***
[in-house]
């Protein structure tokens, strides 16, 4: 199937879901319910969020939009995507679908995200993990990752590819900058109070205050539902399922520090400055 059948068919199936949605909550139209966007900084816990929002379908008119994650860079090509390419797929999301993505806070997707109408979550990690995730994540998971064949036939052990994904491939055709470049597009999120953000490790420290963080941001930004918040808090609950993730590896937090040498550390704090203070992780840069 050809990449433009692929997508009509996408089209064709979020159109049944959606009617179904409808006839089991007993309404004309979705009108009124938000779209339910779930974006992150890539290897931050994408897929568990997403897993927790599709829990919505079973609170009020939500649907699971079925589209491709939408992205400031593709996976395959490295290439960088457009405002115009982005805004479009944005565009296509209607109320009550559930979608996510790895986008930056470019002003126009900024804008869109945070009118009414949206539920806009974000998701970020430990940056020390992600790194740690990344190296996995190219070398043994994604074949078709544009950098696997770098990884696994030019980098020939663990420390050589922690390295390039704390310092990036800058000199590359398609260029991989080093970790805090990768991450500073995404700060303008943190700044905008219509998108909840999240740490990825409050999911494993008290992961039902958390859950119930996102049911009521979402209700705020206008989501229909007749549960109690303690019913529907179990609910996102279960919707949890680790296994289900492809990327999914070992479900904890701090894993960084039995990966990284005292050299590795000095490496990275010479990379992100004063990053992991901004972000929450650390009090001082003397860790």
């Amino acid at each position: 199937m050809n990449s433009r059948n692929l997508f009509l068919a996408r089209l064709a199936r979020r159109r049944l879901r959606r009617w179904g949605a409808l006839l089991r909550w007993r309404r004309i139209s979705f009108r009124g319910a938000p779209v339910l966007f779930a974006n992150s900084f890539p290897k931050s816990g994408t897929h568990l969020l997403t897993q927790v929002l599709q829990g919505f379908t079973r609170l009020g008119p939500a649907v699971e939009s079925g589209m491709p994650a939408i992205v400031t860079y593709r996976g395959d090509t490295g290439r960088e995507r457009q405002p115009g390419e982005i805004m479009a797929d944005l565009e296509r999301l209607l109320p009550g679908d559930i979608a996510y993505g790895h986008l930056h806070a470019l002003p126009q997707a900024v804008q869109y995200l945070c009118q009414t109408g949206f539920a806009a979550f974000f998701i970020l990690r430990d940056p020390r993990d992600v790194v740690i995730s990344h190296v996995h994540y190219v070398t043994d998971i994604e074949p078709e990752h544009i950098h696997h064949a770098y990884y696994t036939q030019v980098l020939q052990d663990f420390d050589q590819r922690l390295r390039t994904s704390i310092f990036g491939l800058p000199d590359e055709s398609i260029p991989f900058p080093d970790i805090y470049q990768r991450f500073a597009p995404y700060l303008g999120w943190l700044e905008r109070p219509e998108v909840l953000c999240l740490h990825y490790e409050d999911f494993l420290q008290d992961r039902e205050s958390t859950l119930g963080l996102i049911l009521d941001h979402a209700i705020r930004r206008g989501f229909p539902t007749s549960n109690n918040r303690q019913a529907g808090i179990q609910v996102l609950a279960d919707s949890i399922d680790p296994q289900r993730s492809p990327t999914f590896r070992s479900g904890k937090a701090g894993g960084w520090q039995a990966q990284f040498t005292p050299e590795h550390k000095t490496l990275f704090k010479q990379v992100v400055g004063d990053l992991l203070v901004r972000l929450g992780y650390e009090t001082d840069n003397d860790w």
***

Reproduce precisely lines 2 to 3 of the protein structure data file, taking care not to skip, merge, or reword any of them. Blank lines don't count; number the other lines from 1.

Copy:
């Protein structure tokens, strides 16, 4: 199937879901319910969020939009995507679908995200993990990752590819900058109070205050539902399922520090400055 059948068919199936949605909550139209966007900084816990929002379908008119994650860079090509390419797929999301993505806070997707109408979550990690995730994540998971064949036939052990994904491939055709470049597009999120953000490790420290963080941001930004918040808090609950993730590896937090040498550390704090203070992780840069 050809990449433009692929997508009509996408089209064709979020159109049944959606009617179904409808006839089991007993309404004309979705009108009124938000779209339910779930974006992150890539290897931050994408897929568990997403897993927790599709829990919505079973609170009020939500649907699971079925589209491709939408992205400031593709996976395959490295290439960088457009405002115009982005805004479009944005565009296509209607109320009550559930979608996510790895986008930056470019002003126009900024804008869109945070009118009414949206539920806009974000998701970020430990940056020390992600790194740690990344190296996995190219070398043994994604074949078709544009950098696997770098990884696994030019980098020939663990420390050589922690390295390039704390310092990036800058000199590359398609260029991989080093970790805090990768991450500073995404700060303008943190700044905008219509998108909840999240740490990825409050999911494993008290992961039902958390859950119930996102049911009521979402209700705020206008989501229909007749549960109690303690019913529907179990609910996102279960919707949890680790296994289900492809990327999914070992479900904890701090894993960084039995990966990284005292050299590795000095490496990275010479990379992100004063990053992991901004972000929450650390009090001082003397860790």
């Amino acid at each position: 199937m050809n990449s433009r059948n692929l997508f009509l068919a996408r089209l064709a199936r979020r159109r049944l879901r959606r009617w179904g949605a409808l006839l089991r909550w007993r309404r004309i139209s979705f009108r009124g319910a938000p779209v339910l966007f779930a974006n992150s900084f890539p290897k931050s816990g994408t897929h568990l969020l997403t897993q927790v929002l599709q829990g919505f379908t079973r609170l009020g008119p939500a649907v699971e939009s079925g589209m491709p994650a939408i992205v400031t860079y593709r996976g395959d090509t490295g290439r960088e995507r457009q405002p115009g390419e982005i805004m479009a797929d944005l565009e296509r999301l209607l109320p009550g679908d559930i979608a996510y993505g790895h986008l930056h806070a470019l002003p126009q997707a900024v804008q869109y995200l945070c009118q009414t109408g949206f539920a806009a979550f974000f998701i970020l990690r430990d940056p020390r993990d992600v790194v740690i995730s990344h190296v996995h994540y190219v070398t043994d998971i994604e074949p078709e990752h544009i950098h696997h064949a770098y990884y696994t036939q030019v980098l020939q052990d663990f420390d050589q590819r922690l390295r390039t994904s704390i310092f990036g491939l800058p000199d590359e055709s398609i260029p991989f900058p080093d970790i805090y470049q990768r991450f500073a597009p995404y700060l303008g999120w943190l700044e905008r109070p219509e998108v909840l953000c999240l740490h990825y490790e409050d999911f494993l420290q008290d992961r039902e205050s958390t859950l119930g963080l996102i049911l009521d941001h979402a209700i705020r930004r206008g989501f229909p539902t007749s549960n109690n918040r303690q019913a529907g808090i179990q609910v996102l609950a279960d919707s949890i399922d680790p296994q289900r993730s492809p990327t999914f590896r070992s479900g904890k937090a701090g894993g960084w520090q039995a990966q990284f040498t005292p050299e590795h550390k000095t490496l990275f704090k010479q990379v992100v400055g004063d990053l992991l203070v901004r972000l929450g992780y650390e009090t001082d840069n003397d860790w």